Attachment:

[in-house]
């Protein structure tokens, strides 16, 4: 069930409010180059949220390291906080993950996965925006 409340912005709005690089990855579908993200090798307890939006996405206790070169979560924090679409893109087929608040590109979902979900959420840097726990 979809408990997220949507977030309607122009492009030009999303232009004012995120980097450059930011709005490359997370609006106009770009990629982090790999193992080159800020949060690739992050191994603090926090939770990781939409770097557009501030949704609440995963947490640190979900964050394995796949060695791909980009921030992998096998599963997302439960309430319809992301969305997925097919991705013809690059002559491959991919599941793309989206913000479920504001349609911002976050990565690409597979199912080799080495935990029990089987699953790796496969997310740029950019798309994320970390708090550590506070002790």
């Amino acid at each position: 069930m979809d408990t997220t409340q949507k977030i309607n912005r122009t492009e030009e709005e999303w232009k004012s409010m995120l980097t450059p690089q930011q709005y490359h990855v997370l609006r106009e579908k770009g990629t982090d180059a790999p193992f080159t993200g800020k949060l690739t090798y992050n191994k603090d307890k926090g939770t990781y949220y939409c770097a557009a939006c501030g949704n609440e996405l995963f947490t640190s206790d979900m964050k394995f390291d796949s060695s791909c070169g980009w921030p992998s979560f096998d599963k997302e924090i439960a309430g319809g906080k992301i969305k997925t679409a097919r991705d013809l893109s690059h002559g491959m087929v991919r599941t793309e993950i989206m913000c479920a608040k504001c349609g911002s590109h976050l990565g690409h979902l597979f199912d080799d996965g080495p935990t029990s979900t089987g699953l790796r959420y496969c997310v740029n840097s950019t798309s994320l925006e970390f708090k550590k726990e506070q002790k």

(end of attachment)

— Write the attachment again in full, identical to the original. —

[in-house]
């Protein structure tokens, strides 16, 4: 069930409010180059949220390291906080993950996965925006 409340912005709005690089990855579908993200090798307890939006996405206790070169979560924090679409893109087929608040590109979902979900959420840097726990 979809408990997220949507977030309607122009492009030009999303232009004012995120980097450059930011709005490359997370609006106009770009990629982090790999193992080159800020949060690739992050191994603090926090939770990781939409770097557009501030949704609440995963947490640190979900964050394995796949060695791909980009921030992998096998599963997302439960309430319809992301969305997925097919991705013809690059002559491959991919599941793309989206913000479920504001349609911002976050990565690409597979199912080799080495935990029990089987699953790796496969997310740029950019798309994320970390708090550590506070002790």
């Amino acid at each position: 069930m979809d408990t997220t409340q949507k977030i309607n912005r122009t492009e030009e709005e999303w232009k004012s409010m995120l980097t450059p690089q930011q709005y490359h990855v997370l609006r106009e579908k770009g990629t982090d180059a790999p193992f080159t993200g800020k949060l690739t090798y992050n191994k603090d307890k926090g939770t990781y949220y939409c770097a557009a939006c501030g949704n609440e996405l995963f947490t640190s206790d979900m964050k394995f390291d796949s060695s791909c070169g980009w921030p992998s979560f096998d599963k997302e924090i439960a309430g319809g906080k992301i969305k997925t679409a097919r991705d013809l893109s690059h002559g491959m087929v991919r599941t793309e993950i989206m913000c479920a608040k504001c349609g911002s590109h976050l990565g690409h979902l597979f199912d080799d996965g080495p935990t029990s979900t089987g699953l790796r959420y496969c997310v740029n840097s950019t798309s994320l925006e970390f708090k550590k726990e506070q002790k």